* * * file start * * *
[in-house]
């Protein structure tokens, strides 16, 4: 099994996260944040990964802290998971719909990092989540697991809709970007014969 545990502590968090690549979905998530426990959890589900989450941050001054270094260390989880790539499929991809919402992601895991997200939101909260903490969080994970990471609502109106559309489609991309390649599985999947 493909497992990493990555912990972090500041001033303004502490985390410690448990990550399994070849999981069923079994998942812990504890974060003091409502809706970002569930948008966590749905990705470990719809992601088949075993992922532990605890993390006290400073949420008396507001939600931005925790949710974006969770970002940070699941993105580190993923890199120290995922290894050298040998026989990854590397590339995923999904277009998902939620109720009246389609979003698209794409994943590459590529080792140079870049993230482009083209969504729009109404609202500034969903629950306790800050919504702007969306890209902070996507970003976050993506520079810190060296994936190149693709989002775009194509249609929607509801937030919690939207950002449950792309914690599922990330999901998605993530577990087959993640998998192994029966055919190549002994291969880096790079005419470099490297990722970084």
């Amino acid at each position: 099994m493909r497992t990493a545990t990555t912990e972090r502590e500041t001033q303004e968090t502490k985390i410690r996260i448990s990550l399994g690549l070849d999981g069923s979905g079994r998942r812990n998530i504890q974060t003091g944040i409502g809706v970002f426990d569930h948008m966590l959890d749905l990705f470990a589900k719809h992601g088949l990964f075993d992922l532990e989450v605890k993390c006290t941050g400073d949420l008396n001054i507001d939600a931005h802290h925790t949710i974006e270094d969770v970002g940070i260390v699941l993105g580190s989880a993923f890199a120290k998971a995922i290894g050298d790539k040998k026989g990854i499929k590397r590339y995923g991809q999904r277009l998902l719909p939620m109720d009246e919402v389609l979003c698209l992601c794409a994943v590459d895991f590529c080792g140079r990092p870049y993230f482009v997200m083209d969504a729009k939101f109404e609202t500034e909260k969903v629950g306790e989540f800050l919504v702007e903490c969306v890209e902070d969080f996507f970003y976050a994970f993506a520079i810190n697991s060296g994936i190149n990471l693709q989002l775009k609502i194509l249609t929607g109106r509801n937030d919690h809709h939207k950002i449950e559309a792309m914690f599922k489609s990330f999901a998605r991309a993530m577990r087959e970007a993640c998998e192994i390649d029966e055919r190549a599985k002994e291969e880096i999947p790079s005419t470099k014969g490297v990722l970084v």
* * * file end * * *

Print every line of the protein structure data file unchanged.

[in-house]
């Protein structure tokens, strides 16, 4: 099994996260944040990964802290998971719909990092989540697991809709970007014969 545990502590968090690549979905998530426990959890589900989450941050001054270094260390989880790539499929991809919402992601895991997200939101909260903490969080994970990471609502109106559309489609991309390649599985999947 493909497992990493990555912990972090500041001033303004502490985390410690448990990550399994070849999981069923079994998942812990504890974060003091409502809706970002569930948008966590749905990705470990719809992601088949075993992922532990605890993390006290400073949420008396507001939600931005925790949710974006969770970002940070699941993105580190993923890199120290995922290894050298040998026989990854590397590339995923999904277009998902939620109720009246389609979003698209794409994943590459590529080792140079870049993230482009083209969504729009109404609202500034969903629950306790800050919504702007969306890209902070996507970003976050993506520079810190060296994936190149693709989002775009194509249609929607509801937030919690939207950002449950792309914690599922990330999901998605993530577990087959993640998998192994029966055919190549002994291969880096790079005419470099490297990722970084």
């Amino acid at each position: 099994m493909r497992t990493a545990t990555t912990e972090r502590e500041t001033q303004e968090t502490k985390i410690r996260i448990s990550l399994g690549l070849d999981g069923s979905g079994r998942r812990n998530i504890q974060t003091g944040i409502g809706v970002f426990d569930h948008m966590l959890d749905l990705f470990a589900k719809h992601g088949l990964f075993d992922l532990e989450v605890k993390c006290t941050g400073d949420l008396n001054i507001d939600a931005h802290h925790t949710i974006e270094d969770v970002g940070i260390v699941l993105g580190s989880a993923f890199a120290k998971a995922i290894g050298d790539k040998k026989g990854i499929k590397r590339y995923g991809q999904r277009l998902l719909p939620m109720d009246e919402v389609l979003c698209l992601c794409a994943v590459d895991f590529c080792g140079r990092p870049y993230f482009v997200m083209d969504a729009k939101f109404e609202t500034e909260k969903v629950g306790e989540f800050l919504v702007e903490c969306v890209e902070d969080f996507f970003y976050a994970f993506a520079i810190n697991s060296g994936i190149n990471l693709q989002l775009k609502i194509l249609t929607g109106r509801n937030d919690h809709h939207k950002i449950e559309a792309m914690f599922k489609s990330f999901a998605r991309a993530m577990r087959e970007a993640c998998e192994i390649d029966e055919r190549a599985k002994e291969e880096i999947p790079s005419t470099k014969g490297v990722l970084v």